So far, so careful. But good. Course completed, distinction achieved, plan made, then… hmm, my working area isn’t inspiring enough! Honest, I’m not making this up, this is really how my head works sometimes. Most of the constituent pieces were in our possession however, they just needed to be assembled and gathered in the correct location.
And finally, once this absolutely essential preparatory activity was complete, we gazed proudly upon what we have now christened our Creative Hub, and a place of beauty it is too. I love it.
So, am I proudly dashing this little ditty off from the Creative Hub? No! That would be too easy dear reader. What we now have is two beautifully appointed work areas and I’m currently sitting in the original one while my proofreader other half is out being a ‘lady who lunches’. Well, I wouldn’t want to get my Creative Hub dirty, would I?
Well, it may be the end of February but… Happy New Year! Waddya mean, “you’re a bit late”? I got here as quick as I could! I had places to go, things to do, people to see. And websites don’t build themselves you know. Yes, this shiny new site is all my own work… well, with the help of those awfully nice people at Weebly, but still, it takes time…
Anyway, it’s here now and I’m raring to go with 2015. Like it says above, the blog entries dated earlier than 2015 have previously appeared elsewhere and have now been rescued to here, sort of like a ‘greatest hits’ compilation. This venture has been a long time in the planning, but that’s probably a story for another day, maybe even another place.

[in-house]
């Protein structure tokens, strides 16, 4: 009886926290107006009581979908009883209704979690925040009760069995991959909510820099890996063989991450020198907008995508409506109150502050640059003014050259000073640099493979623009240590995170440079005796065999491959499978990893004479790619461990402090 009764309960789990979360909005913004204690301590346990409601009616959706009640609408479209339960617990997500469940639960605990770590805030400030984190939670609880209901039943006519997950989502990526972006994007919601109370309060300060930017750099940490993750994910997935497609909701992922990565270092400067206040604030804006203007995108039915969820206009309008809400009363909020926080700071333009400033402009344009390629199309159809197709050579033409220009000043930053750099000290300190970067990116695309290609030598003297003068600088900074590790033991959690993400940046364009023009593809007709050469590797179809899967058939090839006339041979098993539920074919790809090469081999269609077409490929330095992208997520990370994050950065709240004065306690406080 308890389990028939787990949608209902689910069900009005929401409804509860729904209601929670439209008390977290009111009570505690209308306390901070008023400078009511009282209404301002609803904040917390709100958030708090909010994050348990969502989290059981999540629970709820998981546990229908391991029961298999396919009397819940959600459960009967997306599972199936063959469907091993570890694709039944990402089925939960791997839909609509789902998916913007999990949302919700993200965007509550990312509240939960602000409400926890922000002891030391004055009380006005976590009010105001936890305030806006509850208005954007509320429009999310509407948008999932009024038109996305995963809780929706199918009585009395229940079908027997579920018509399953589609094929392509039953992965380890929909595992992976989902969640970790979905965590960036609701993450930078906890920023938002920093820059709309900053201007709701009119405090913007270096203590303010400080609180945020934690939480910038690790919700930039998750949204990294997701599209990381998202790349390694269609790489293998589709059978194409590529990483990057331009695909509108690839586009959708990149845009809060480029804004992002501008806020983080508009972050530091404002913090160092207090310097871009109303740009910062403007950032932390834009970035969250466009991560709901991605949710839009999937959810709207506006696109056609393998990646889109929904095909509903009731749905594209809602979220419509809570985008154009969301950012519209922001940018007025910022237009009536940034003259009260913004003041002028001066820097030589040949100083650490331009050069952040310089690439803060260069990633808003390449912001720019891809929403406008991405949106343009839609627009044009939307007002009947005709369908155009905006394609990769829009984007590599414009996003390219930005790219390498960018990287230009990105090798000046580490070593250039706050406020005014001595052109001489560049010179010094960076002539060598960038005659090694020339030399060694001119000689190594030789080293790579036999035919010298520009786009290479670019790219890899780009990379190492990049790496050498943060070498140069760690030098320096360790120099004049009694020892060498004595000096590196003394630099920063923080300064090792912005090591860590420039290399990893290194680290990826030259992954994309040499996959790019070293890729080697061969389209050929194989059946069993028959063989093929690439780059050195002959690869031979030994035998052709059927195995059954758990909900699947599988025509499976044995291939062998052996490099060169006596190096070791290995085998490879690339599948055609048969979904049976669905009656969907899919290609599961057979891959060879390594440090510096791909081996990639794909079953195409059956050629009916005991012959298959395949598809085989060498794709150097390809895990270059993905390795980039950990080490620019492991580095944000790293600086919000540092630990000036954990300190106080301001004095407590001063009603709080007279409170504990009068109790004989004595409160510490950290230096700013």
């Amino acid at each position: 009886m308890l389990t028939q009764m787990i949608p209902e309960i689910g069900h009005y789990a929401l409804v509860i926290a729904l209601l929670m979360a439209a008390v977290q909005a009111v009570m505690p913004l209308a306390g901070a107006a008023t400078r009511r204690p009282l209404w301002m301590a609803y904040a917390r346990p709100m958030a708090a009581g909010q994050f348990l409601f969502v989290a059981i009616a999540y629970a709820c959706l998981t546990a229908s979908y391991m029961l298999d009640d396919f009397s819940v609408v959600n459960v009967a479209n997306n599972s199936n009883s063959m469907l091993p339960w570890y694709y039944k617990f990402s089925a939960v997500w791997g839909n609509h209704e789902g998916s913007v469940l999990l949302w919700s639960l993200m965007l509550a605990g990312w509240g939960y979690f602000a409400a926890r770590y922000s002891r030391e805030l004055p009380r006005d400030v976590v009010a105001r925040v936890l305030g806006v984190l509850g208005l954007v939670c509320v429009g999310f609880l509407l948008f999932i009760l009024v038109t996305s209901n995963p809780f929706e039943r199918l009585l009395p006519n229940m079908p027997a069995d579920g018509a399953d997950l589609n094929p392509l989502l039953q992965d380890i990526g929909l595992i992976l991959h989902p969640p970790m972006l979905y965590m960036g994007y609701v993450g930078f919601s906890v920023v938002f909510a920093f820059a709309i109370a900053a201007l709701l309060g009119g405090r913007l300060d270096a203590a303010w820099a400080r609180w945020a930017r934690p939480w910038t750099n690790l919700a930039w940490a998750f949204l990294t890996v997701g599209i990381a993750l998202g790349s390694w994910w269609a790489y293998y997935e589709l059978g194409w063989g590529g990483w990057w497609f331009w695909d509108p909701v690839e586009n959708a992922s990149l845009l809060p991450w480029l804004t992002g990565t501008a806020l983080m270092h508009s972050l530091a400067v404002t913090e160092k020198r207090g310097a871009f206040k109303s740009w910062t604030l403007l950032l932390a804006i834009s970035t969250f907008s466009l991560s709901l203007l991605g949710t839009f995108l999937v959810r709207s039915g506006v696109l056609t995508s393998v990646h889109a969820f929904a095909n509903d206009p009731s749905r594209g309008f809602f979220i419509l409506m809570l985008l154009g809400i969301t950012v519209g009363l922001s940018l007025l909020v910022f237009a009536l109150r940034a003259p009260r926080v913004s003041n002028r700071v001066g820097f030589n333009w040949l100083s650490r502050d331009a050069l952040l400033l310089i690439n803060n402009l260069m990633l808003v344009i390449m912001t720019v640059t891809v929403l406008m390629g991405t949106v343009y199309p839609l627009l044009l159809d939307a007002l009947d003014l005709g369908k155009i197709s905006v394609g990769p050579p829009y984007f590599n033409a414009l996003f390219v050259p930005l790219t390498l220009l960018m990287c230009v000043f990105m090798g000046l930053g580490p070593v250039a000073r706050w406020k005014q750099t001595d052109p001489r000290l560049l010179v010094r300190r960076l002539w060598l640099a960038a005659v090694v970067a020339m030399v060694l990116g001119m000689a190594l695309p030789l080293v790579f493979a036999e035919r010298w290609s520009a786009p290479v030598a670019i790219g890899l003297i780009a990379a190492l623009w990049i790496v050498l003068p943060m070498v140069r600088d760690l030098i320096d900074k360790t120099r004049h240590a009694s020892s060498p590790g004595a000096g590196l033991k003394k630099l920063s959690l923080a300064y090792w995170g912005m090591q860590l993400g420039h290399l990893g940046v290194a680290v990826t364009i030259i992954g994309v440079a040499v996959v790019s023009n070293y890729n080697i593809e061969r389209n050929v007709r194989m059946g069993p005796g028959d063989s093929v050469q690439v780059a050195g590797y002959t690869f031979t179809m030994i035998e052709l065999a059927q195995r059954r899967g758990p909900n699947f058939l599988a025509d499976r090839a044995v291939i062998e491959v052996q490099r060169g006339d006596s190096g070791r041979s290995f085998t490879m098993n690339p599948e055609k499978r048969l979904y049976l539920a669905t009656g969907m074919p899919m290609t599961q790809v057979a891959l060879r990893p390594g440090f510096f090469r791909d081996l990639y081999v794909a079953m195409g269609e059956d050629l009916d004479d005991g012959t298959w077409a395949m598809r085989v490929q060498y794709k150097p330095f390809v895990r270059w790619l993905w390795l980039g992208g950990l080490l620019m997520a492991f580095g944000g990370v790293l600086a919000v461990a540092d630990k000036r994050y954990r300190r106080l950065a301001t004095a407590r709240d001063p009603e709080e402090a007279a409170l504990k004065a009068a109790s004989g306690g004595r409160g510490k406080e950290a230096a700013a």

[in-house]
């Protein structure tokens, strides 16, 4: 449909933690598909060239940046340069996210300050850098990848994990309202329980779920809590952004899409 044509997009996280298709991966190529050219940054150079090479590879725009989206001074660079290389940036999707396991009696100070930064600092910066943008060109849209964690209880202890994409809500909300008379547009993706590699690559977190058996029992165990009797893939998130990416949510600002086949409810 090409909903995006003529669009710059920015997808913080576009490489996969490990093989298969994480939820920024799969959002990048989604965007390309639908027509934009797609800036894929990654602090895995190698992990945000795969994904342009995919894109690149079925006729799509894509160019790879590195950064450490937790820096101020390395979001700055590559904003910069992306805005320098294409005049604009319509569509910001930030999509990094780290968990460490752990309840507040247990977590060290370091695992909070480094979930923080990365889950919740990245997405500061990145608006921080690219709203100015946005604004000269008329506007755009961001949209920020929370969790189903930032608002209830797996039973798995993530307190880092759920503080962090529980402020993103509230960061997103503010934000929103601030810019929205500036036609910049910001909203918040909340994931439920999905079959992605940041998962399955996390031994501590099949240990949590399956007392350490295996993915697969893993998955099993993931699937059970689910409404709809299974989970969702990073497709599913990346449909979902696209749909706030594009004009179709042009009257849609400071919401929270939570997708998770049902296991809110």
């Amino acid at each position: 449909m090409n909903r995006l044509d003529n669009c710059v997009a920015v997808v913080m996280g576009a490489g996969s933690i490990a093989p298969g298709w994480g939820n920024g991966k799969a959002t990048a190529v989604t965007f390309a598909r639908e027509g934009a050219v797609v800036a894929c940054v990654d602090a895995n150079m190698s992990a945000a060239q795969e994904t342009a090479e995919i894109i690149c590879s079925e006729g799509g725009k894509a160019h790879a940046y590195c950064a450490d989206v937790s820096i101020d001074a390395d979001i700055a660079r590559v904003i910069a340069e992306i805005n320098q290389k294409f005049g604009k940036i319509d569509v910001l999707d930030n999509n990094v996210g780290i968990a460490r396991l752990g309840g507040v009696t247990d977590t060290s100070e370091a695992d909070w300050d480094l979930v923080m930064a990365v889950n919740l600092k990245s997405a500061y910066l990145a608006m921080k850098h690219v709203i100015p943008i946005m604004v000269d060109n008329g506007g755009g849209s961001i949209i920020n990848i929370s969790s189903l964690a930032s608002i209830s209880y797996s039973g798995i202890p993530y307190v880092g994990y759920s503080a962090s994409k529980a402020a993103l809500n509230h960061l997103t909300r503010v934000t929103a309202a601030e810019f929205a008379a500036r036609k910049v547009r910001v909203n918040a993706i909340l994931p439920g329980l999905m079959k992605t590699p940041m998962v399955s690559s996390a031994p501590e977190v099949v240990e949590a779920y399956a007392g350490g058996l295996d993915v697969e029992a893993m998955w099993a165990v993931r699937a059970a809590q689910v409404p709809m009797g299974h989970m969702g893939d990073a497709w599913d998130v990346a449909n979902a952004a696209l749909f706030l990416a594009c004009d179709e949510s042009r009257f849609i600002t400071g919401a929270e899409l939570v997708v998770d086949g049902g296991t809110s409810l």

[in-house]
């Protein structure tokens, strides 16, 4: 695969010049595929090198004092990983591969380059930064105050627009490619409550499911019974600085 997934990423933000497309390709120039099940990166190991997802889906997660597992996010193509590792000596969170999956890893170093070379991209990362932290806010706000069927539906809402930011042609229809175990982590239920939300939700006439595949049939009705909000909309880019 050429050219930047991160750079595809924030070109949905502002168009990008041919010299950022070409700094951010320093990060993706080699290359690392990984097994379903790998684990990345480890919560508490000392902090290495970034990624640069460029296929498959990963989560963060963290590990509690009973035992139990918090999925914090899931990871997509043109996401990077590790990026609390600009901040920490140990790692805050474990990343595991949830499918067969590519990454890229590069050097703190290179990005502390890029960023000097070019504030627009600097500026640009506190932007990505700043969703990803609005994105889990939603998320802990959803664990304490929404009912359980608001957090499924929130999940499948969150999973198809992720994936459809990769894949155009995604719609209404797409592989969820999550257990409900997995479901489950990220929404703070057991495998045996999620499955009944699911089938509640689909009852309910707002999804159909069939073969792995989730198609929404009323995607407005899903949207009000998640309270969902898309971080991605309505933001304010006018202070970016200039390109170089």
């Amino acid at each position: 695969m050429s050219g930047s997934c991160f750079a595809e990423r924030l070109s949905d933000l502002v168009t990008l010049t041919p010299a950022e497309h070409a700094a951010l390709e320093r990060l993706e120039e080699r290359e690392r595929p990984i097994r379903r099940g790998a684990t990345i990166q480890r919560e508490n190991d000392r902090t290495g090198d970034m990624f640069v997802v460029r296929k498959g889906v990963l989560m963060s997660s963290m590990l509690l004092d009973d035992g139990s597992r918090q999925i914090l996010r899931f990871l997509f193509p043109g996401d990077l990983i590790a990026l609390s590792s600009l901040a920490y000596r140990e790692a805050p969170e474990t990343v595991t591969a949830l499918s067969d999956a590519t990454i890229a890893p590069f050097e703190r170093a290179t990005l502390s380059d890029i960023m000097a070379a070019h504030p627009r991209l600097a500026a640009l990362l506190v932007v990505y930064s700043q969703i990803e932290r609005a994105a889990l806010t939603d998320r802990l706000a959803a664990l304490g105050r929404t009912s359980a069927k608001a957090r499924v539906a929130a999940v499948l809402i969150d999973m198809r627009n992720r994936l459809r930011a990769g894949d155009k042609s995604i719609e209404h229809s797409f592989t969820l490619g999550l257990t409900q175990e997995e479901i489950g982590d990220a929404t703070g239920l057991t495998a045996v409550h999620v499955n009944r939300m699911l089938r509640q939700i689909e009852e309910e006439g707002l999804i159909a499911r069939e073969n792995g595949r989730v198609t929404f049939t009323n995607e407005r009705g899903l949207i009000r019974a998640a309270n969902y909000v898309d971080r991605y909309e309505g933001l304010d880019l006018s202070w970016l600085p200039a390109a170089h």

And, readers, it’s not just websites that don’t build themselves, oh no. Another continuing story has been the setting up of our new IT infrastructure, better known to the rest of the world as ‘getting a new computer’! You may be able to tell from the banner photo up above that I’m firmly in the Apple camp when it comes to technology. So that should’ve made the changeover process a scoosh, right? Well, not entirely but, in Apple’s defence, this was largely self-inflicted! It all started back in 2013…
Our aged Mac Pro, the last of the PowerPC beasties (technical term), was starting to baulk at certain modern webpages and programs so we had the “time for a new one” conversation. As resident, and self-appointed, tech expert it was down to me to research and procure the replacement. Our super-duper 20” Cinema Screen was still doing the business so I wasn’t overly keen on forking out for an iMac. That left the field clear for the Mac Mini, but it was overdue an upgrade…